My own build unfortunately doesn't come with a budget (any budget for that matter) that will allow for that level of precision construction.
    But hey, I'm stepping up from MDF, pipe rails and skate bearings (which I should add has provided me with a very reliable and accurate machine for what I use it for)
    If I can achieve the same level of accuracy or better in a bigger and much more rigid machine then I will have met all the criteria that I'm aiming for.

    For those who are interested my old Joe's build log is here https://www.cnczone.com/forums/austr...0-cnc-cad.html

    Gully
    Striving for medeocrity..and achieving high scores!

  12. #12
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    Re: Gully's new 3x3 steel CNC router build

    Hi Gully - Looked through your first build very NICE! I'm sure this build will be light years ahead of that one. I've just started on my bench for my next machine. see for design and now build thread https://www.cnczone.com/forums/diy-c...gineering.html Peter

  13. #13
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    Re: Gully's new 3x3 steel CNC router build

    Thanks Peter,
    The Joe's R2 CNC really is an excellent design based on the materials used to build it. I've been very happy with my version

    Had an ADO today. Its not like I can go anywhere, so out to the workshop and pushed along with the gantry build.

    Clamped the pieces up tight and as square as you can ever get tube into the welding fixture to lock the parts together and gently welded it to avoid warps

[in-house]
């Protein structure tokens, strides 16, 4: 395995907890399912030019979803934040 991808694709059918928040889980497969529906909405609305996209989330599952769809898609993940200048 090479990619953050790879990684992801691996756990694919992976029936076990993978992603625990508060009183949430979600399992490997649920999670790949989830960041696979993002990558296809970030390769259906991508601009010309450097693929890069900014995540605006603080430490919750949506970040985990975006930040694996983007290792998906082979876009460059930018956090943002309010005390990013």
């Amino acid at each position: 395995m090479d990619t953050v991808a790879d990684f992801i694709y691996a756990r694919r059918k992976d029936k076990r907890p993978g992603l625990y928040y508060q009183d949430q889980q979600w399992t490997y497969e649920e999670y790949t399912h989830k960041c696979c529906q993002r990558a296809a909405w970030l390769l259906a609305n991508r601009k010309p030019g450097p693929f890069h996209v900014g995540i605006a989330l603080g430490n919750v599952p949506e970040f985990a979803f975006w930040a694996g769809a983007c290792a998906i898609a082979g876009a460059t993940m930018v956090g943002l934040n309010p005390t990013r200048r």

Attachment 445878 Attachment 445880 Attachment 445882
    Sorry only took post welding pics
    I'm happy with how straight it turned out, might just get away with shims rather than epoxy

    Rather than drill and tap for the linear rail, I'm considering using flush nutserts to give me some extra thread depth

    Gully
    Striving for medeocrity..and achieving high scores!

  14. #14
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    Re: Gully's new 3x3 steel CNC router build

    Quote Originally Posted by gully View Post
    Rather than drill and tap for the linear rail, I'm considering using flush nutserts to give me some extra thread depth
    I used to use plusnuts every day at work. Also some limited use of rivnuts.

    I've never used flush ones. Are those just countersunk a bit to make them flush?

    Alternatively, you could stitch weld some flatbar about the width of your rail on there. But you said you were happy with how flat things are now, and you probably wouldn't be after doing that. And you would be changing your design.

    The PITA about nutserts is if for some reason you misthread the screw a bit when starting them, they can spin. And once they start to spin, you can not get that screw back out without some serious messing around.

    I wonder if this technique would work for you:

    https://www.youtube.com/watch?v=VzCBQh8B_RY

    If you search for "thermal friction drill" on EBay the bits are available. Obviously not something you will do with a hand drill, but if you have a mill available, or even perhaps a drill press, who knows...